There are few rules. Do not feed the wildlife and do not step beyond boundaries. Boundaries are there for people to observe. Wildlife roams free. I have seen many alligators and even a huge crocodile which used to lounge at the exit of the refuge for several months, almost looking fake because it was always there, in the same spot. We called her Wilma. Unfortunately, Wilma died in 2010. I meet bird watchers and nature photographers who are getting ready for next year's calendar. Fishermen launch their boats to catch dinner.
Heading back home going east on Sanibel-Captiva Road I usually bike down to the Bowman’s Beach Park where I take a dip in the Gulf, walk along the beach looking for seas shells or watch dolphins swim by. Returning to Sanibel-Captiva Road I pass sleepy gulf front communities of single family homes and come eventually to the Sanibel School, a blue ribbon school and national school of excellence.
Rumor has it that children actually love to learn here. The public school is heavily supported through private donations and provides a first rate education from Kindergarten through grade 8. It also offers an excellent after school program. There is a new sports center with a large swimming pool. For a small fee locals can enjoy these facilities as well.
Across the street I see C.R.O.W, the Clinic for the rehabilitation of Wildlife. C.R.O.W. is one of the nation's leading wildlife rehabilitation hospitals for tropical native and migratory wildlife. A non-profit veterinary hospital, C.R.O.W. provides medical care for more than 3,400 injured, sick and orphaned wildlife patients every year. C.R.O.W. provides educational opportunities for students from across the United States and other nations to participate in the wildlife rehabilitation. C.R.O.W. is a private, non-profit 501(c)(3) organization that relies exclusively on philanthropic support from individuals, corporations and foundations. When you live on Sanibel and have any spare time, there are many places that welcome you and your expertise as a volunteer.
I hop back on my bike and continue to Rabbit Road. I find Doc Ford's located at the corner, a restaurant named after the main character in Randy Wayne White's novels. The author lives on Pine Ilsand but many of his novels take place on Sanibel. When you visit Doc Fords's - you step into a novel. Next to Doc Ford’s Restaurant I enter a narrow nature path that leads down to West Gulf Drive, which becomes Middle Gulf Drive and then East Gulf Drive. We are so very easy here with our naming conventions. The Gulf Drives run parallel to Periwinkle Way all the way back to the east end of Sanibel; they also run parallel to the Gulf. So if Periwinkle is ever too congested for you, try these parallel roads.
When I first enter West Gulf Drive I see mansions on the Gulf side of the street. Lush vegetation protects these homes from unwanted viewers. But there rarely are gates or fences. We all live in harmony and respect each others privacy, no matter the stature of our persona. The area around West Gulf Drive is very residential with mostly single family homes of various values. An occasional small path between the luxury homes leads down to the beach. These paths allow deeded access to the beach for home owners whose properties do not border the beach.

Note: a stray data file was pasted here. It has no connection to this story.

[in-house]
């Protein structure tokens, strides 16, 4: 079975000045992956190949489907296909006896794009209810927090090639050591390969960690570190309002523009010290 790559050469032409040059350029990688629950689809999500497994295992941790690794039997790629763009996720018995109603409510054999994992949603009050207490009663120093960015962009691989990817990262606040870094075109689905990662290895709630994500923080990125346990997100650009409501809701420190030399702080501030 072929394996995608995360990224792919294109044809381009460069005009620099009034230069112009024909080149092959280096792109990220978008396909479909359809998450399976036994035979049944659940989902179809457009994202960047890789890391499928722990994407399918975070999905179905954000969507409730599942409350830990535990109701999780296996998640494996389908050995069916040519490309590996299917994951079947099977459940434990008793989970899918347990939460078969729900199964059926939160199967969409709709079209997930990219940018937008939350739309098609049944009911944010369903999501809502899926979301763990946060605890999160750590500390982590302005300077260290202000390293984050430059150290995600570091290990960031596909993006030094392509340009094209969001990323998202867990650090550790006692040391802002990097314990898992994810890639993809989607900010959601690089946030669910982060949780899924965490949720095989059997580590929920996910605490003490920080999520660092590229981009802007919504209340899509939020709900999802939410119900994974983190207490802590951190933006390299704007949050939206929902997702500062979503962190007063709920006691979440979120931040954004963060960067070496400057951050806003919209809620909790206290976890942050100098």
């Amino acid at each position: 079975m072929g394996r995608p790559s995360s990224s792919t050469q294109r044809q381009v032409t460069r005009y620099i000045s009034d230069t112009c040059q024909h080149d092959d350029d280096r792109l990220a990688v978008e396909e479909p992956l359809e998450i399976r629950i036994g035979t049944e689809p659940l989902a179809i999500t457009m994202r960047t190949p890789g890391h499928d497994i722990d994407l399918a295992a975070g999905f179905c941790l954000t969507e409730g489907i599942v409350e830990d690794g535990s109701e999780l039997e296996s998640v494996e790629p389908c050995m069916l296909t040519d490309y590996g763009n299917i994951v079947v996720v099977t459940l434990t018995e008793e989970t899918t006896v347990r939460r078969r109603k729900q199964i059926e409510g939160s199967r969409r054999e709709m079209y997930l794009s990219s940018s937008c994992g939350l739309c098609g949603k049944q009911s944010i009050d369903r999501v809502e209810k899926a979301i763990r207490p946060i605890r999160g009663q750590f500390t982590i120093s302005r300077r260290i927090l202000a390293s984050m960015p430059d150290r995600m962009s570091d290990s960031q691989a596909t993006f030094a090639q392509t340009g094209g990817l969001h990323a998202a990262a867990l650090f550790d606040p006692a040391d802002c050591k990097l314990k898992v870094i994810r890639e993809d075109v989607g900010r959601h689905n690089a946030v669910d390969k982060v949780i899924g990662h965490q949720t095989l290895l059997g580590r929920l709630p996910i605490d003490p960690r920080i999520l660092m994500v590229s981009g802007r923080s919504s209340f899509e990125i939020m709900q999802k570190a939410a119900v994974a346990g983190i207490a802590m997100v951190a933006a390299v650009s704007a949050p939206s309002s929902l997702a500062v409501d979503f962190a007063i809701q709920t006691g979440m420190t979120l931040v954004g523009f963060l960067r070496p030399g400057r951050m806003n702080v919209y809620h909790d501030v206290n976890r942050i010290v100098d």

The further east I bike the more frequent condos become. They are mostly located on the Gulf side of the street. But single family homes remain, now more often located on the other side of the Gulf Drive. When I reach the corner of Tarpon Bay Road, which also leads to Bailey's, one of our two super markets, I see another public beach to my right, Tarpon Bay Beach. On I go. Wildlife Preserve to my left, condos to my right. Then I take a short cut which brings me to Sanibel’s pioneer cemetery. Here I like to take a little break and look at the inscriptions on the few grave stones. I like to imagine the people and the times behind the words.
I continue biking, feeling Sanibel’s soft tropical wind on my skin, inhaling the fragrant air spiced with Seagrapes, Ficus, Palms, Bougainvilleas and so many other plants. Soon I reach Lindgren, a corner where I decide to push my bike on the beach for 2 miles or just continue on East Gulf Drive, until I come to the Sanibel Lighthouse with its very flat white sandy beach. East end waters are shallower than west end. Now I am back on Periwinkle Way. Ah – I am almost home. There is the Lighthouse Café, a well visited place for breakfast all day long. I also see delis and gift shops. This is a place for tourists and locals alike. Outside benches welcome us to relax and watch the traffic or read one of the local or national newspapers located in boxes around the stores; mostly at no charge.
And finally I bike up on Periwinkle Way, now through an area of almost only single family homes. Many located on San Carlos Bay or on east end canals. One last trip down at North Yachtsman to the Sanibel Marina and Gramma Dot’s, a popular restaurant where I occasionally enjoy a grouper sandwich and when the time is right, a Whiskey Sour!
This is a good place to end my little excursion. It’s time to make arrangements for an evening out fishing or boating or meeting friends or going shelling at low tide, especially after a storm. Maybe I will see you there.